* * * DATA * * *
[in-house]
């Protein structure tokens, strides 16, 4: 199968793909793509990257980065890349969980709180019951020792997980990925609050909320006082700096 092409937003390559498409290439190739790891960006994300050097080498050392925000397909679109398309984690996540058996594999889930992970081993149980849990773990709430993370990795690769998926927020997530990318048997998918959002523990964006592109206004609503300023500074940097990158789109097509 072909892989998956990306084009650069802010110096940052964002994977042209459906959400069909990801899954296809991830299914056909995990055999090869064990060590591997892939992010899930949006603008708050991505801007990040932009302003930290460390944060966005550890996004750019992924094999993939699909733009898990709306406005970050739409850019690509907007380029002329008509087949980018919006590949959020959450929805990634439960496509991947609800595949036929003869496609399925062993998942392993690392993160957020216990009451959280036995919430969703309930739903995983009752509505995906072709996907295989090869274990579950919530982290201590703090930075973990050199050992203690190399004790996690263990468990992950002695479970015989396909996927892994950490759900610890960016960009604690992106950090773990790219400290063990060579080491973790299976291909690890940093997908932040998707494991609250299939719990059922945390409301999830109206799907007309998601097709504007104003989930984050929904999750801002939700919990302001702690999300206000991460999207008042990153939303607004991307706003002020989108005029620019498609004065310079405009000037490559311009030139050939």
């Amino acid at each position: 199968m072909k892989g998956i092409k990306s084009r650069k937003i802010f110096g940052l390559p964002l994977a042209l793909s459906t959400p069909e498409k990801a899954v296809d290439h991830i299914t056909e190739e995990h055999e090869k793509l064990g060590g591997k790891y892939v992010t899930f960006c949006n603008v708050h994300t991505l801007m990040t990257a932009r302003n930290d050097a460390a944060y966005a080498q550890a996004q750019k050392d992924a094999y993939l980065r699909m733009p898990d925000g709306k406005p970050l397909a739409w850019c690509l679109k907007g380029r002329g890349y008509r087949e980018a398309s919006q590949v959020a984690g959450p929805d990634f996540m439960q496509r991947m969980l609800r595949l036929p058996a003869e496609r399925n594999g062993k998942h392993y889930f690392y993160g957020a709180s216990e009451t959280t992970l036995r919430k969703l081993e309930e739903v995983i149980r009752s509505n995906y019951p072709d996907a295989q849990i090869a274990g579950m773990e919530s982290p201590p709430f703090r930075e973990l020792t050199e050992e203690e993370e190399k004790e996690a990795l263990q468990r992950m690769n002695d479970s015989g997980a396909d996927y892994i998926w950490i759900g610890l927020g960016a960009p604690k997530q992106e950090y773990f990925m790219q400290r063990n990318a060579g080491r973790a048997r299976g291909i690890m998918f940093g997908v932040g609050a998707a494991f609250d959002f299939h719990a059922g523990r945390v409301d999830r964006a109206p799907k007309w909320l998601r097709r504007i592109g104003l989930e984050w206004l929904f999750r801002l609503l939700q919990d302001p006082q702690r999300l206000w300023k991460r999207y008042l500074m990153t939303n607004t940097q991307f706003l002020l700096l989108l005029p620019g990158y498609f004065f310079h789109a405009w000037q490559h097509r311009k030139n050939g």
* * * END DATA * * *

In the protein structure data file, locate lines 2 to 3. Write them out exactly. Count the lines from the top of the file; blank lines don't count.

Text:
């Protein structure tokens, strides 16, 4: 199968793909793509990257980065890349969980709180019951020792997980990925609050909320006082700096 092409937003390559498409290439190739790891960006994300050097080498050392925000397909679109398309984690996540058996594999889930992970081993149980849990773990709430993370990795690769998926927020997530990318048997998918959002523990964006592109206004609503300023500074940097990158789109097509 072909892989998956990306084009650069802010110096940052964002994977042209459906959400069909990801899954296809991830299914056909995990055999090869064990060590591997892939992010899930949006603008708050991505801007990040932009302003930290460390944060966005550890996004750019992924094999993939699909733009898990709306406005970050739409850019690509907007380029002329008509087949980018919006590949959020959450929805990634439960496509991947609800595949036929003869496609399925062993998942392993690392993160957020216990009451959280036995919430969703309930739903995983009752509505995906072709996907295989090869274990579950919530982290201590703090930075973990050199050992203690190399004790996690263990468990992950002695479970015989396909996927892994950490759900610890960016960009604690992106950090773990790219400290063990060579080491973790299976291909690890940093997908932040998707494991609250299939719990059922945390409301999830109206799907007309998601097709504007104003989930984050929904999750801002939700919990302001702690999300206000991460999207008042990153939303607004991307706003002020989108005029620019498609004065310079405009000037490559311009030139050939």
């Amino acid at each position: 199968m072909k892989g998956i092409k990306s084009r650069k937003i802010f110096g940052l390559p964002l994977a042209l793909s459906t959400p069909e498409k990801a899954v296809d290439h991830i299914t056909e190739e995990h055999e090869k793509l064990g060590g591997k790891y892939v992010t899930f960006c949006n603008v708050h994300t991505l801007m990040t990257a932009r302003n930290d050097a460390a944060y966005a080498q550890a996004q750019k050392d992924a094999y993939l980065r699909m733009p898990d925000g709306k406005p970050l397909a739409w850019c690509l679109k907007g380029r002329g890349y008509r087949e980018a398309s919006q590949v959020a984690g959450p929805d990634f996540m439960q496509r991947m969980l609800r595949l036929p058996a003869e496609r399925n594999g062993k998942h392993y889930f690392y993160g957020a709180s216990e009451t959280t992970l036995r919430k969703l081993e309930e739903v995983i149980r009752s509505n995906y019951p072709d996907a295989q849990i090869a274990g579950m773990e919530s982290p201590p709430f703090r930075e973990l020792t050199e050992e203690e993370e190399k004790e996690a990795l263990q468990r992950m690769n002695d479970s015989g997980a396909d996927y892994i998926w950490i759900g610890l927020g960016a960009p604690k997530q992106e950090y773990f990925m790219q400290r063990n990318a060579g080491r973790a048997r299976g291909i690890m998918f940093g997908v932040g609050a998707a494991f609250d959002f299939h719990a059922g523990r945390v409301d999830r964006a109206p799907k007309w909320l998601r097709r504007i592109g104003l989930e984050w206004l929904f999750r801002l609503l939700q919990d302001p006082q702690r999300l206000w300023k991460r999207y008042l500074m990153t939303n607004t940097q991307f706003l002020l700096l989108l005029p620019g990158y498609f004065f310079h789109a405009w000037q490559h097509r311009k030139n050939g």